As it is known that Aslan represents Jesus Christ, I didn't like the way the other god and his followers were depicted as villians; I am a Christian, but the idea that "my way is the only way" is rather disgusting and demeaning. >:-C

I liked the rest of the series, though, to varying degrees.
This review has been hidden because it contains spoilers. To view it, click here.
May 14, 2010 Daniella rated it 1 of 5 stars  ·  review of another edition
Recommends it for: die-hard Narnia fans.
I agree with the reviewer who said this was the worst ending ever. Not only does it have the worst ending, but the book itself is the worst ending to any series that I have ever read. Period.

Seriously, Mr. Lewis, what the hell is this though? Aside from the phenomenally craptacular ending--where we're supposed to believe that the very best thing that could possibly happen is for everybody to die--this book was just a whole lot of suck. It seemed to have no point whatsoever, except that Lewis dec
I'm quite disappointed. Quite a large part of this book was actually boring. None of the other books have been like that.

And the end... what a way to go. Because the problem about heaven, for me, is that wouldn't it just get awfully dull after a while? If, whenever you go for a run, you never even got puffed... what would be the point? What good is life without things to struggle against, obstacles to overcome, things that challenge us and make us become better people? Maybe I've just lived too
These books may only be about 200 pages long, but Lewis sure packs a lot into those 200 pages. Love, death, despair, hope, redemption.... It's all there, and it's in this book in spades.

This is, of course, the last book in the series. A good author knows how to name his books properly. If this had been the first book, the editor might have tweaked the title a little, although I do think it would be funny to call the first book in an epic fantasy series "The Last Battle" and then have the next si
I hated this book. I hated it so much. I'm glad I didn't finish the series as a child (I petered out some time after the 3rd or 4th, in publishing order), because this book would have scarred me for life. As impressionable as I was as a wee bairn, I would have either run around crying for a week over the way everyone *insert spoiler here* at the end, or I would have traipsed about hoping for Armageddon so I could go play with the pretty lion. Not cool. Not cool at all. Either way, I would have b ...more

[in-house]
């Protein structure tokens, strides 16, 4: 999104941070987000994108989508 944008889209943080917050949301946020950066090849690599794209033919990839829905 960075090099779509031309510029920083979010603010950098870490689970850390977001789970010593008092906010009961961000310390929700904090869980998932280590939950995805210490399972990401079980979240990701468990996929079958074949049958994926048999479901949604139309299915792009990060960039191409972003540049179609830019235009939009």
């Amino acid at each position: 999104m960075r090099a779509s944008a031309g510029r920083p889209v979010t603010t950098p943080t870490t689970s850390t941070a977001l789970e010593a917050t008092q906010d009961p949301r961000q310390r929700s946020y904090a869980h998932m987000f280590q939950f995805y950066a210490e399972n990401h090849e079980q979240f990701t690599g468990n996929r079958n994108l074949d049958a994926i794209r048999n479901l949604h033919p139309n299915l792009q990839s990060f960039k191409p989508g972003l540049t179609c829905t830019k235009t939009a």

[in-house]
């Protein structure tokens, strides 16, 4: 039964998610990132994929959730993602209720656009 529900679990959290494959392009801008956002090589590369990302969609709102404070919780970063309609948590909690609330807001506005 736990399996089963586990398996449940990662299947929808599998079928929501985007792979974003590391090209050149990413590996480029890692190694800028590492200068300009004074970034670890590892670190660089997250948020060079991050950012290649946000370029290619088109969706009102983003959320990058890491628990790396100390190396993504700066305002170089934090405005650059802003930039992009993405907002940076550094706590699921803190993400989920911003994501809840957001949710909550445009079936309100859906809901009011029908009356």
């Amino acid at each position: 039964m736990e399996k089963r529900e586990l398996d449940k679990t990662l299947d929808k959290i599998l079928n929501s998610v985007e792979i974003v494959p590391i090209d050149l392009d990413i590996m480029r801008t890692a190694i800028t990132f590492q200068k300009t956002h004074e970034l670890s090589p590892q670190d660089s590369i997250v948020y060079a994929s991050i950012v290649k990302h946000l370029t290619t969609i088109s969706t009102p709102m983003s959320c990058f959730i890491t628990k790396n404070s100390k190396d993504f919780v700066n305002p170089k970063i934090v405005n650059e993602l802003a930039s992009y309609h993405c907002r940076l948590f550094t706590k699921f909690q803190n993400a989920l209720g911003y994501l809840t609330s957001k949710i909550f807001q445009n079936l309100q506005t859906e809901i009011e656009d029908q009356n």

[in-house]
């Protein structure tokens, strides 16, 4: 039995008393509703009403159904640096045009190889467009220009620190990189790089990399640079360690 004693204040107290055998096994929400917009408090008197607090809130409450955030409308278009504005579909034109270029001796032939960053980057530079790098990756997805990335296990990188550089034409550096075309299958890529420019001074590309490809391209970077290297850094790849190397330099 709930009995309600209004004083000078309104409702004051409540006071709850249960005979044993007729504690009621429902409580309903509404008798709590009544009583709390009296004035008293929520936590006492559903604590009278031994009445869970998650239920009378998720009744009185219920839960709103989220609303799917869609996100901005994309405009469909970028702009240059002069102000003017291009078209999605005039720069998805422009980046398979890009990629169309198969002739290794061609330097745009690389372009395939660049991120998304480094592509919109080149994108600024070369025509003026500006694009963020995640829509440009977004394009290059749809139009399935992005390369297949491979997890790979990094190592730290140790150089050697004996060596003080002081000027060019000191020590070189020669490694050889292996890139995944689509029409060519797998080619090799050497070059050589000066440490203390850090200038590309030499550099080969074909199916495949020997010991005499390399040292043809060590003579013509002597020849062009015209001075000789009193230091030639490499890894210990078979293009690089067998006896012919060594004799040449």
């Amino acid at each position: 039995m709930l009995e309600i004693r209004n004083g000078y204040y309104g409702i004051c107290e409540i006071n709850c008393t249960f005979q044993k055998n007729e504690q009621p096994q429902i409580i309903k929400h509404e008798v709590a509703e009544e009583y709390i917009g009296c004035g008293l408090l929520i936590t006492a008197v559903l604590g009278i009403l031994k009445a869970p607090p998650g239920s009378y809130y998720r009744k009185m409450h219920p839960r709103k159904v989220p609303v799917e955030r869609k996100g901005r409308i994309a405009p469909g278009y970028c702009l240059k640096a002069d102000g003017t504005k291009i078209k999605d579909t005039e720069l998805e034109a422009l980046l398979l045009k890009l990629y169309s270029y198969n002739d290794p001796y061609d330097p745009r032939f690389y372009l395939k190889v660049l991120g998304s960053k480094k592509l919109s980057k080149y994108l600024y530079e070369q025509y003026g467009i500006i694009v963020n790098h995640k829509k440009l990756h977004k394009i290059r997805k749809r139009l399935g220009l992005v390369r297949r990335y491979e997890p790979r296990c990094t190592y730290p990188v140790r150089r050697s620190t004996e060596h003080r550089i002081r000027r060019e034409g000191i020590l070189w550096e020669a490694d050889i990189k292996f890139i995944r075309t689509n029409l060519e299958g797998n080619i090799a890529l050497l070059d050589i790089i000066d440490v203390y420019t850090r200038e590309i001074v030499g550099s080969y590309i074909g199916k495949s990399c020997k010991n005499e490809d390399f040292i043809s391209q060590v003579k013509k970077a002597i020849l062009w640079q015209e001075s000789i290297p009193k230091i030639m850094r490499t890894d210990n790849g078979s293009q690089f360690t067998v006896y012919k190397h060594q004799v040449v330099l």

I actually hate this book. I can't say that often.

All of the worst elements of Christian media (not just literature) are present in this book. Lewis rejects religious pluralism, bases antagonists on rampant xenophobia, and falls once more into the trap of allowing Aslan to take over the story, even though the beginning was so good because of the marked absence of Aslan.

At first I thought that the Calormenes and their god Tash were definitely Lewis's idea of Muslims and Islam. They're dark skin
Kimberley doruyter
if we all get to go to narnia the end wouldn't be so bad.
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FOR NARNIA: The Last Battle book 1 1 17 hours, 13 min ago  
Christian YA Readers: December/January: The Last Battle 8 9 Jan 15, 2015 06:47PM  
The very end 37 311 Jul 25, 2014 09:46AM  
Does anyone else see the Biblical Reference to this book? 44 310 Jul 08, 2014 09:40PM  
Recommendations? 8 37 Jun 30, 2014 08:50AM  
The Taarkan **Spoiler Alert*** 27 169 Dec 07, 2013 09:53AM  
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CLIVE STAPLES LEWIS (1898–1963) was one of the intellectual giants of the twentieth century and arguably one of the most influential writers of his day. He was a Fellow and Tutor in English Literature at Oxford University until 1954. He was unanimously elected to the Chair of Medieval and Renaissance Literature at Cambridge University, a position he held until his retirement. He wrote more than th ...more
More about C.S. Lewis...

Other Books in the Series

The Chronicles of Narnia (Publication Order) (7 books)
  • The Lion, the Witch, and the Wardrobe (Chronicles of Narnia, #1)
  • Prince Caspian (Chronicles of Narnia, #2)
  • The Voyage of the Dawn Treader (Chronicles of Narnia, #3)
  • The Silver Chair (Chronicles of Narnia, #4)
  • The Horse and His Boy (Chronicles of Narnia, #5)
  • The Magician's Nephew (Chronicles of Narnia, #6)
The Lion, the Witch, and the Wardrobe (Chronicles of Narnia, #1) The Chronicles of Narnia (Chronicles of Narnia, #1-7) The Voyage of the Dawn Treader (Chronicles of Narnia, #3) The Magician's Nephew (Chronicles of Narnia, #6) Prince Caspian (Chronicles of Narnia, #2)

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“I have come home at last! This is my real country! I belong here. This is the land I have been looking for all my life, though I never knew it till now...Come further up, come further in!” 656 likes
“But courage, child: we are all between the paws of the true Aslan.” 361 likes